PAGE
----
Syllabus - Coastal Processes, Hazards, and Society Course
Fall Semester, 2015
This syllabus is divided into several sections. You can read it sequentially by scrolling down the length of the document or by clicking on any of the links below to "jump" to a specific section.
- Course Overview
- Required Course Materials
- Assignments and Grading
- Course Schedule
- Technology Requirements
This course will provide students with a global perspective of coastal landscapes, the processes responsible for their formation, diversity, and change over time, as well as societal responses to current changes in the coastal zones around the world. Active learning elements include analyzing real data sets and applying critical thinking and problem-solving skills to real-world coastal issues that affect human populations. Students will complete a capstone project in which they consider a real-world coastal issue.
When you successfully complete this course, you will be prepared to:
- develop the fundamental geospatial skills and concepts needed to assess the coastal processes and hazards discussed in this course;
- link geologic time and current shoreline processes in order to explain the past and present evolution of coastline morphology;
- assess the economic and social impacts of coastal hazards;
- select optimal engineering options to mitigate specific risks;
- assess how government and stakeholders can plan for and respond to coastal hazards.
On average, most students spend eight to ten hours per week working on course assignments. Your workload may be more or less depending on your study habits.
We have worked hard to make this the most effective and convenient educational experience possible. The Internet may still be a novel learning environment for you, but in one sense it is no different from a traditional college class: how much and how well you learn is ultimately up to you. You will succeed if you are diligent about keeping up with the class schedule and if you take advantage of opportunities to communicate with me as well as with your fellow students.
Specific learning objectives for each module and project are detailed within each module.
Required Course Materials
Online Lesson Content
All materials needed for this course are presented online through our course website. In each module, we provide citations for additional reading.
Complimentary Subscription to the New York Times
We require you to obtain a complimentary subscription to the New York Times. You can use the online version.
Simply register with your Penn State email address and create your user password to claim a NYTimes.com Academic Pass and receive NYTimes.com access
Assignments and Grading
This course will rely on a variety of methods to assess and evaluate student learning, including:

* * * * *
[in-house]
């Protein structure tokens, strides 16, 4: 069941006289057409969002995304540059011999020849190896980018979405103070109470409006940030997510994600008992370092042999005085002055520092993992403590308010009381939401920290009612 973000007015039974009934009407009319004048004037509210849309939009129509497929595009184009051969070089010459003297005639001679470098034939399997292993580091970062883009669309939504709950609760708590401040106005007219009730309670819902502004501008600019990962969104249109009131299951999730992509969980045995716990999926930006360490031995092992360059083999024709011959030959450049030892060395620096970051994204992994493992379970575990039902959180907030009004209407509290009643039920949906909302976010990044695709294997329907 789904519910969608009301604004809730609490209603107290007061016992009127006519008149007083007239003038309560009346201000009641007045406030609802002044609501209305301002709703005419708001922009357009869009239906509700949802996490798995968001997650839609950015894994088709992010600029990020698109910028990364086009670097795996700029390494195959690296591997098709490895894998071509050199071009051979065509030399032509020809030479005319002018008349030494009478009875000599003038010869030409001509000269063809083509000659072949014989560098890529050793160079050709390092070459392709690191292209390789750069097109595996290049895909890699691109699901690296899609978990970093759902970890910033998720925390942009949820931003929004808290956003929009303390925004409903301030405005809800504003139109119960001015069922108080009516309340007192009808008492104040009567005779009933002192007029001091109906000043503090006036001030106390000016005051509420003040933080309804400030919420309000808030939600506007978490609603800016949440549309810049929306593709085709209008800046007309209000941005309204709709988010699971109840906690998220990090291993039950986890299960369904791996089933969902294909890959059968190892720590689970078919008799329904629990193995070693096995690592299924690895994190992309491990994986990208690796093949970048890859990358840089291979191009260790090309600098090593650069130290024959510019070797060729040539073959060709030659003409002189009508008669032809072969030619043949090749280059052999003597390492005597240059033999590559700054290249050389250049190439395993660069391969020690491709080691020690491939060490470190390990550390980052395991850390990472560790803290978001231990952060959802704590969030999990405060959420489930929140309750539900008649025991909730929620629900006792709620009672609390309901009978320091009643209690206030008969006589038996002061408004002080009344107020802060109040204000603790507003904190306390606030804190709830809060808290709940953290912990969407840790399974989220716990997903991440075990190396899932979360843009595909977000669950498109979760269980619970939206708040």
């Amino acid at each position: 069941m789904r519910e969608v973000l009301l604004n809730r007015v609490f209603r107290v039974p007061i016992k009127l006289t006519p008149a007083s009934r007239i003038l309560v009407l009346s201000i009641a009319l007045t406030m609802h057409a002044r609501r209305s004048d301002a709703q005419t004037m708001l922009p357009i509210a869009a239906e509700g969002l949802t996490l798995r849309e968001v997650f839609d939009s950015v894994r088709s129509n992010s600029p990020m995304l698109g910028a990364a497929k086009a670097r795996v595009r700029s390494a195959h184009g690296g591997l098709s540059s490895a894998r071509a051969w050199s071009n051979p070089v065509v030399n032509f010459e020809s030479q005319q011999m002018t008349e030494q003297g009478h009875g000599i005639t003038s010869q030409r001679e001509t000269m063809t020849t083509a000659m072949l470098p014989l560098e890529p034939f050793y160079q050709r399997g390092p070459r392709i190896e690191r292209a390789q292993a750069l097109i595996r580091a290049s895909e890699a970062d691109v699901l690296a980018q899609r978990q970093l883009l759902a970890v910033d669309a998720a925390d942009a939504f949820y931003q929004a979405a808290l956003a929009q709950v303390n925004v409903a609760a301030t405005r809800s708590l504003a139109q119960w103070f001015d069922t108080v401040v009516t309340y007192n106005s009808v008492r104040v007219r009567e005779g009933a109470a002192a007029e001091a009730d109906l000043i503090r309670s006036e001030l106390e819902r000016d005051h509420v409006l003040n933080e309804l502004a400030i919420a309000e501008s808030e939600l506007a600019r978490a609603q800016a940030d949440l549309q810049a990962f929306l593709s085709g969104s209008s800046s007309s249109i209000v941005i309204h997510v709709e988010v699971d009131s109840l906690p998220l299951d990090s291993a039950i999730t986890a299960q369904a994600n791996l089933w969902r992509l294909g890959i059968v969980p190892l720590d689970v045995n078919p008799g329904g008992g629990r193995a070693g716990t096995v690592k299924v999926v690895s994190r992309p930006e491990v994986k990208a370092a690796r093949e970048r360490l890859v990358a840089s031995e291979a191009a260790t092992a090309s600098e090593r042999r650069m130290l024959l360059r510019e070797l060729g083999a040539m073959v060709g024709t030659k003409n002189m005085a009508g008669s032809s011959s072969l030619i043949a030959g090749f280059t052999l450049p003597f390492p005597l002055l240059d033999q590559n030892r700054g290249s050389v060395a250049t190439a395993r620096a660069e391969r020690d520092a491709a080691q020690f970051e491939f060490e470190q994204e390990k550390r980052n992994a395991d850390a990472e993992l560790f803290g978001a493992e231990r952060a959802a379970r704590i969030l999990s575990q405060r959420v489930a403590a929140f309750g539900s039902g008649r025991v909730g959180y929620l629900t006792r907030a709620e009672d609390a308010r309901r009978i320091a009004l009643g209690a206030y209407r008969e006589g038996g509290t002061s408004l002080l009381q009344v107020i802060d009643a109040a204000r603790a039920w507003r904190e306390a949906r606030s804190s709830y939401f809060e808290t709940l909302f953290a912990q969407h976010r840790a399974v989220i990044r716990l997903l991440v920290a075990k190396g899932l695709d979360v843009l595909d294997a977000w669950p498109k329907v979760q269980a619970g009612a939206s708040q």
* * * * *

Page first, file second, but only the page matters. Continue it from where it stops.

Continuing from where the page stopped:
- weekly quizzes multiple choice, administered through your course management system;
- two midterm exams short answer, given in the lab period midterm weeks;
- labs: take place during weekly lab meetings;
- Blogs: see Course Blogs for a full description of this activity;
- capstone activity: will be introduced at the end of Module 3.
Due dates for all assignments are posted in the syllabus for your campus and below. Please make sure you are aware of the weekly deadlines.
|Assignment||Percent of Grade|
|Midterm Exams (2)||15% each|
|Labs (12 weeks with multiple labs)||30%|
|Capstone Project (1)(12)||15%|
Your scores for all assignments will be kept current in the Course Management System.
|A||93 - 100%|
|A-||90 - 92.9%|
|B+||87 - 89.9%|
|B||83 - 86.9%|
|B-||80 - 82.9%|
|C+||77 - 79.9%|
|C||70 - 76.9%|
|D||60 - 69.9%|
We accept late work only in exceptional circumstances, but you must contact us immediately if you need an exception. The earlier you contact us to request a late submission, the better. Requests will be considered on a case by case basis. If you miss a quiz or a blog entry, that will count as your dropped score. Late labs will be assessed a penalty of 10% per day.
Note: Labs are due in the following week lab period (i.e., Lab 1 is due in Lab 2 lab period).
Do not use this list for Readings or Assignments, use the Lesson Road Maps at the beginning of each module for these.
Return to top of page
Technical RequirementsSee Technical Requirements (upper right of Orientation).
Return to top of page
DisclaimerPlease note that the specifics of this Course Syllabus can be changed at any time, and you will be responsible for abiding by any such changes. Changes will be posted to the course discussion forum.
Return to top of page
Already used some of these materials in a course?
Considering using these materials with your students?
These materials are part of a collection of classroom-tested modules and courses developed by InTeGrate. The materials engage students in understanding the earth system as it intertwines with key societal issues. The collection is freely available and ready to be adapted by undergraduate educators across a range of courses including: general education or majors courses in Earth-focused disciplines such as geoscience or environmental science, social science, engineering, and other sciences, as well as courses for interdisciplinary programs.
Explore the Collection »